The main topics for the event were “development and diversification”. The VAT aspects of each are briefly set out below.
In identifying the VAT treatment of a supply the first question to ask is; “who’s supplying what to who?”. When this involves the sale of land for development, it often brings into focus the difference between what constitutes the farming entity and the land owing entity. It’s the latter that may need to register for VAT and opt to tax the land so it’s important to identify this.
Should you register for VAT and opt to tax the land? This depends. By opting to tax you will increase the cost of the land (even if the VAT is reclaimable by the buyer it will increase any SDLT payable). However, without an option to tax the VAT incurred in relation to the sale - which would include the VAT charged by a promoter - is not reclaimable. This is usually the driver for making sure that the sale is subject to VAT. In fact, most promotion agreements these days commit the seller to opting to tax before selling.
There may be other payments made to “lock in” the seller. These are not for a supply of land and so would be seen as taxable income for the seller. However, overage is usually seen as additional consideration for the initial supply so if that was VATable it’s highly likely it’s the same for the overage.
You say diversity, we say income streams, but that’s no reason to call the whole thing off. As both terms suggest, this can create different VAT liabilities for the business; but again the first question should be whose business? Quite often the diversity vehicle is different to the farming entity so may need to have its own VAT registration, etc.
Again, who’s supplying what to who? For example a farming client calls to say that they are converting a barn into a farm shop. Can they recover the VAT incurred? On the face of it the answer is yes as the farm shop will be making taxable supplies (a mix of 5% and 20% goods). However, the reality is that the farm shop is a business run by the children as a separate entity to the farming business, so the supply that the farming business is making is letting the barn to the farm shop business. Unless the farming business opts to tax the property, this is an exempt supply so the VAT incurred is NOT reclaimable.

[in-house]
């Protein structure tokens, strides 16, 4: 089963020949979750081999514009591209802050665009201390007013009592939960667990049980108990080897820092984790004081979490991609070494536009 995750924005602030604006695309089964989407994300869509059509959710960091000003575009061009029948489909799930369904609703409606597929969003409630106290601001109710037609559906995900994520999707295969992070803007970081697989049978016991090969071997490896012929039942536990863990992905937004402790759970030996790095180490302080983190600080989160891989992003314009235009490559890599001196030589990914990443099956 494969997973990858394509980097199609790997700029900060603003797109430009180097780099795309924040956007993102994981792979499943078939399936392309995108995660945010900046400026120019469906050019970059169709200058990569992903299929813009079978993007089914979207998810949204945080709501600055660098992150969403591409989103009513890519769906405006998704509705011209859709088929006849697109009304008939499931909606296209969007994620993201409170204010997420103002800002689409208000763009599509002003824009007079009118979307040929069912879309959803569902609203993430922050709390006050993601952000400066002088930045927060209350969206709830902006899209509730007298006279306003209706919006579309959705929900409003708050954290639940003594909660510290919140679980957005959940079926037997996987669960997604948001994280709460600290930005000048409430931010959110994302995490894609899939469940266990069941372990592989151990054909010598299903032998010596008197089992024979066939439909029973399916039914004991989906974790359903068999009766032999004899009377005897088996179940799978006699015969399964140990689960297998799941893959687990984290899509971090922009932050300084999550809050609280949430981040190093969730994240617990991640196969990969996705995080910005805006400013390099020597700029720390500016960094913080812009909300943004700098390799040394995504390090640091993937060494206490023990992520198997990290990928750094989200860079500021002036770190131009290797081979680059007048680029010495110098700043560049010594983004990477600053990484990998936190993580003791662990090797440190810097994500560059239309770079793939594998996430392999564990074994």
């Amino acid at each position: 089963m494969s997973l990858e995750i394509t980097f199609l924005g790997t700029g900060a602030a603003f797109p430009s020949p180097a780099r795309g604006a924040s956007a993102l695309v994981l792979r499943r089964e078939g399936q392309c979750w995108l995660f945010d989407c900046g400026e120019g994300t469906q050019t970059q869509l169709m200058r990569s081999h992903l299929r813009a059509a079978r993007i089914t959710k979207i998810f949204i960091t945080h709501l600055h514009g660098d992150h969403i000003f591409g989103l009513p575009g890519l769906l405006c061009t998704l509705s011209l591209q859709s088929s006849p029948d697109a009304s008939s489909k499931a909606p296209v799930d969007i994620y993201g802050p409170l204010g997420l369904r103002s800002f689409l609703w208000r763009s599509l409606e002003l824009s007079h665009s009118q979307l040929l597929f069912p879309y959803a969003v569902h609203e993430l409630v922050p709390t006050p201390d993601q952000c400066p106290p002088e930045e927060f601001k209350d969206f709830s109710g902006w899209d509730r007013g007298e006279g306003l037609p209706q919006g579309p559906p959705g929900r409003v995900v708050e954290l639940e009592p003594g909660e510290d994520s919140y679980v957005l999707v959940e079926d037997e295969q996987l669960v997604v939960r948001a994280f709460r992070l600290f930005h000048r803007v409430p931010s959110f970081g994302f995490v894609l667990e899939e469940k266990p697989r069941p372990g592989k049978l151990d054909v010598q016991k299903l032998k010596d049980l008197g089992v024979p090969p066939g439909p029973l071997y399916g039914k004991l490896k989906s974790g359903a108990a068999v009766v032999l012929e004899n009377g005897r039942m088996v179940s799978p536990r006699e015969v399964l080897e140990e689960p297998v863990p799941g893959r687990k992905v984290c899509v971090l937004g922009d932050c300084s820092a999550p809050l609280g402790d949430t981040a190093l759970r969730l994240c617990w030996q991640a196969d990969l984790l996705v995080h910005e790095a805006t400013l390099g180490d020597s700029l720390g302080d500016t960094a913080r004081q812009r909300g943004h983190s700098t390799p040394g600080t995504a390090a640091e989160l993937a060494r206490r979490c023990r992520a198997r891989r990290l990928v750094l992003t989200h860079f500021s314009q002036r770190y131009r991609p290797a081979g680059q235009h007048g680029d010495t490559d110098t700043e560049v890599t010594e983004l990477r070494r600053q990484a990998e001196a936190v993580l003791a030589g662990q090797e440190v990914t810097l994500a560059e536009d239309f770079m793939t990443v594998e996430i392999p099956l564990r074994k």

But you don’t always need an option to tax to make taxable supplies of property. Some are automatically taxable including: admission to events; parking vehicles; mooring boats; hangars for planes; rights to take game or fish; camping facilities; holiday accommodation; guest house, B’n’B*, etc.; rights to fell and remove timber; storage (includes storing someone else’s grain).
Equally there are some supplies you can’t opt, such as the letting or selling of residential property.
Finally, if the diversity includes new entities, would HMRC see this a normal commercial activity or disaggregation – the artificial splitting of activities to keep below the VAT registration threshold? This is a whole different topic in itself.
If you have any questions or need assistance please contact the RL VAT Team.
*Don’t forget the VAT rate on supplies of catering and hospitality went up from 12.5% to 20% on 1 April 2022.
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